The process of opening a bank account can be complex and time-consuming for foreigners in Taiwan. However, Taiwan is looking to welcome more and more foreign talent into their businesses. With this in mind, and your desire to integrate the Taiwanese banking system, this article will inform you of the procedures required for foreigners in Taiwan.
Even though cash is widely used in Taiwan, and new digital payment methods are emerging (EasyCard, Ipass, Line Pay); managing your day-to-day finances will remain limited. The advantages of opening a bank account are numerous. For you, the most important will be convenience and practicality : receiving your salary, paying the rent, transferring and saving money… Moreover, the bank card from your home country will be subject to certain challenges. Here are some : exchange charges by Taiwanese banks, limited cash withdrawal (generally 5,000TWD at a time), and refusal of cash withdrawals by Taiwanese businesses and ATMs (even if they stipulate that they accept MasterCards). By the way, there are no account management fees in Taiwan. So it’s well worth taking the initiative.
The time you spend at the bank can vary from 1h00 to 3h00. In some cases, you’ll also be asked a number of questions : what kind of work you do, what kind of company you work for, and what arguments you have for opening a bank account in Taiwan as a foreigner. So, use a day with free time (opening an account remotely is not possible), and prefer off-peak hours to avoid a long waiting line (most banks are open from 9am to 3.30 pm, and avoid the afternoon).
Requirements may vary between banks. We advise you to look at the documents stipulated for foreigners on their website for further information. Moreover, to help you choose the right bank for you (making your dealings easier with a Taiwanese bank as a foreigner and meeting your expectations); we invite you to read this article on PopRooms (https://pop-rooms.com/5-best-banks-for-foreigners-in-taiwan/ ). In general, here’s what you’ll need to show at the bank :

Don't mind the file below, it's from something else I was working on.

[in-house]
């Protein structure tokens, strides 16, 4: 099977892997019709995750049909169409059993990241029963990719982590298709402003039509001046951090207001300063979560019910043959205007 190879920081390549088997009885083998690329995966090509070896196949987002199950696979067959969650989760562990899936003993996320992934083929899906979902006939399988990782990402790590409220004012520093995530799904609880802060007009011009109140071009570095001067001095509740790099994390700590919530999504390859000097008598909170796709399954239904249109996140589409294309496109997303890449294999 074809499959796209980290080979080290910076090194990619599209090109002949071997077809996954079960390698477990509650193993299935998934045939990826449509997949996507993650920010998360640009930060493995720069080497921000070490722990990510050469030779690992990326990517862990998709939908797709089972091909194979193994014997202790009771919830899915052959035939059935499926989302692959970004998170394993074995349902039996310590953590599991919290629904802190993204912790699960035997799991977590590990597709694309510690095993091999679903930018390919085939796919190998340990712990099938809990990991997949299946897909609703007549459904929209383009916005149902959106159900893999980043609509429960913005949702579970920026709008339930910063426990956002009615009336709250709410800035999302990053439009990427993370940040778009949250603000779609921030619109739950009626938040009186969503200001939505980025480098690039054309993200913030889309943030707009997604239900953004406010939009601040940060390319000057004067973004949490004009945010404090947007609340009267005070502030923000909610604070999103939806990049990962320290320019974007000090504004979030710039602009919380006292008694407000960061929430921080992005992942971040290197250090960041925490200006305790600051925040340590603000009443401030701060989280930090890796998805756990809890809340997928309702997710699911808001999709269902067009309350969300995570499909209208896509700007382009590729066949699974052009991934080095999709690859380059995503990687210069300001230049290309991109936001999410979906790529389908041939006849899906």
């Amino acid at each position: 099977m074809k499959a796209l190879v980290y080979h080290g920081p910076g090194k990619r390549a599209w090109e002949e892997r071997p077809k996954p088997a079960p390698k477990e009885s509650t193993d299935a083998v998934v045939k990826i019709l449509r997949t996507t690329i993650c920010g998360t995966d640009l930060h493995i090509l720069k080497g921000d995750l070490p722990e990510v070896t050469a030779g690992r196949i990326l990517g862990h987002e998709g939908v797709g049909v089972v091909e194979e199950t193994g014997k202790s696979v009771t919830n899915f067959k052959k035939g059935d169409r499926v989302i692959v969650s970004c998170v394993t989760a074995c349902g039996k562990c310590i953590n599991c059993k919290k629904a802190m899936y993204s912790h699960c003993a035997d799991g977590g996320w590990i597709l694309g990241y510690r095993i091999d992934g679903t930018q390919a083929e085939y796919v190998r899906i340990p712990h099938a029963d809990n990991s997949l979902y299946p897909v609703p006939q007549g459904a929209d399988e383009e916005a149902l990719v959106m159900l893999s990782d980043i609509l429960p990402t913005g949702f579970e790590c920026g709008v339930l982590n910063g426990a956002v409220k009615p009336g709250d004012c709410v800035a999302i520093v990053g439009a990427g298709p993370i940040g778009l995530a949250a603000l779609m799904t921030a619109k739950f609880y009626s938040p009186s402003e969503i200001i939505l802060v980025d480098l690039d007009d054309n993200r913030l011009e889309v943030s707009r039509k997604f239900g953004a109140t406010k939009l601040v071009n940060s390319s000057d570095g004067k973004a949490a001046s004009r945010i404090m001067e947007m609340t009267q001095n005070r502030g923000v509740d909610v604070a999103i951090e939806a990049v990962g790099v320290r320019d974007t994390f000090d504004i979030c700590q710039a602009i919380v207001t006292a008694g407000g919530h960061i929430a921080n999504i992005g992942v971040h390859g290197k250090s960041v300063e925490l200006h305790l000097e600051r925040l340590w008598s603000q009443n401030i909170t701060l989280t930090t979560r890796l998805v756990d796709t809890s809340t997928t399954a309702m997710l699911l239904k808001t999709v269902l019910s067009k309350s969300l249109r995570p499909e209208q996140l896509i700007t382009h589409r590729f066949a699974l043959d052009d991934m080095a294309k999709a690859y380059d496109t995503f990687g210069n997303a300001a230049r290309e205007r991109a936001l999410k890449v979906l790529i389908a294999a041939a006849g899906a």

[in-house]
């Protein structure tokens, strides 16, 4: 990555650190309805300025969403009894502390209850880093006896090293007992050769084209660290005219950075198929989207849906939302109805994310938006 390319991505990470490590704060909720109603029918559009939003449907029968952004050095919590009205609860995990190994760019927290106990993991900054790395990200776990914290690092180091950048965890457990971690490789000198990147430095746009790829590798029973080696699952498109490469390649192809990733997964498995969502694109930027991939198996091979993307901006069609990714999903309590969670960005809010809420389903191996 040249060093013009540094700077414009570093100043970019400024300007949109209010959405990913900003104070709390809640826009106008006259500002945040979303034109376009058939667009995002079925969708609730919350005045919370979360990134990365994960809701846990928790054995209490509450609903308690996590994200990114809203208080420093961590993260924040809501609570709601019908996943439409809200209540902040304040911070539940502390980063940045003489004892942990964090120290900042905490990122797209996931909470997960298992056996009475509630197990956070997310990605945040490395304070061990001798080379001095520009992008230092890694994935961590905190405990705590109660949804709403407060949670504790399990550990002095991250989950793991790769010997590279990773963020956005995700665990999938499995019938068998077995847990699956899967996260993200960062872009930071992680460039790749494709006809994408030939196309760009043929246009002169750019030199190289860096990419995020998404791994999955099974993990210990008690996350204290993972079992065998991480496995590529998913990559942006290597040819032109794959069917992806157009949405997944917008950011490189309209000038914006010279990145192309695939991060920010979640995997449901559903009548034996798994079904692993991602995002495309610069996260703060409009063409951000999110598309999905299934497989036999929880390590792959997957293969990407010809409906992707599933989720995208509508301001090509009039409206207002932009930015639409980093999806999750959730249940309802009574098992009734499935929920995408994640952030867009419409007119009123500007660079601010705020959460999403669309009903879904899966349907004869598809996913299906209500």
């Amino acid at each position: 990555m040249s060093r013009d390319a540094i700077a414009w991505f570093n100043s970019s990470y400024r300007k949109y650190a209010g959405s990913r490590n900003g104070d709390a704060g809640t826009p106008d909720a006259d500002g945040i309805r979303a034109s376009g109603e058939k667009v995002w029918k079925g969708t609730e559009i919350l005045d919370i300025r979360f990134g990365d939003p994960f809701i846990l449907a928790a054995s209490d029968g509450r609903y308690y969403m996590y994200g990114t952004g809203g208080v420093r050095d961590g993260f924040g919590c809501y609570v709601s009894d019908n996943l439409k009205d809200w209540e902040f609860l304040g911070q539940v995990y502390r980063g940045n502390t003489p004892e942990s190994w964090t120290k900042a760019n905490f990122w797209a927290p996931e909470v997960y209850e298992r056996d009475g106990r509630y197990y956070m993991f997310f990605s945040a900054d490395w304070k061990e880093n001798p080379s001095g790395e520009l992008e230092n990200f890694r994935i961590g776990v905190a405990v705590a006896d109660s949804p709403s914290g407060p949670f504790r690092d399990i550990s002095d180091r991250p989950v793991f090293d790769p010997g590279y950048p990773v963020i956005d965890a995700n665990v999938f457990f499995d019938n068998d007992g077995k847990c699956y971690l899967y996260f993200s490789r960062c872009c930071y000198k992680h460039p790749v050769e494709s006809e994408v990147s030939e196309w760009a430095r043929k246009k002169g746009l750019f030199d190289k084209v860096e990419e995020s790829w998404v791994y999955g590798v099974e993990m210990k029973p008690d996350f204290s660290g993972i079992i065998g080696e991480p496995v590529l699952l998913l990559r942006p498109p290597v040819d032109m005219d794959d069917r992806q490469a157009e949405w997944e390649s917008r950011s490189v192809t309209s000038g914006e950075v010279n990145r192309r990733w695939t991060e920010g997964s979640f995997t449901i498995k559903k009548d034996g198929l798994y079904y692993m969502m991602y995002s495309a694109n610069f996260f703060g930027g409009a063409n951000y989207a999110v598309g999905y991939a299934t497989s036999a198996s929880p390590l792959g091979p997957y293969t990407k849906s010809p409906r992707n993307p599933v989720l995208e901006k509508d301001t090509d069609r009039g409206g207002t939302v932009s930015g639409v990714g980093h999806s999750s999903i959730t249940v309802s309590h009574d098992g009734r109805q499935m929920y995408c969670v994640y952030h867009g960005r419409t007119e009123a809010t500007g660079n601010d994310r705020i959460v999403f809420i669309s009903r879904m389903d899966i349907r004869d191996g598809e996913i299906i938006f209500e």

– A valid Alien Resident Certificate (ARC) or Alien Permanent Resident Certificate (APRC) (see article on PopRooms : https://pop-rooms.com/is-it-difficult-to-obtain-a-alien-resident-certificate/). If you don’t have either of these, you’ll need an ID number of the Republic of China, from the national Immigration Office
– A valid Passport (and it is a proof that you are over 20 years old)
– The account opening requirements (in general, 1000TWD in cash). A monthly deposit will be required to maintain a minimum balance in the bank account (such as 15 000TWD). Also, you may be charged to provide proof of regular financial income (your employment contract or other relevant bank statement)
– A Taiwanese telephone number (in some cases, it can be an evidence of a Taiwanese residence as a bill, rent or housing contract)
– A stamp with your first name in Chinese characters (approx. 80TWD from a locksmith)
– Americans must add additional papers (example : a social security number)
Once you’ve submitted the paperwork required to open a bank account, you’ll need to fill in an application form. If you don’t speak Chinese, there are several solutions : you can use photo-based translation applications (Google Lens); be accompanied by an acquaintance who speaks both languages (Chinese and yours); request the papers in English if the chosen bank offers it or ask to be assisted by a bank employee able to speak English.
If your application is accepted by the bank, you will receive your account information. Please note : it can take up to 1 month to process a credit card application (and related banking actions). You will receive an account number (this information is essential for any future contact with your bank), and a card (or cards) for the type of account you have opened (credit and/or debit card). You can also consider other options with your bank : savings account, loan, money transfer… Don’t hesitate to download your bank’s mobile application to analyze your finances. Now, all you have to do is enjoy the benefits of having a bank account in Taiwan.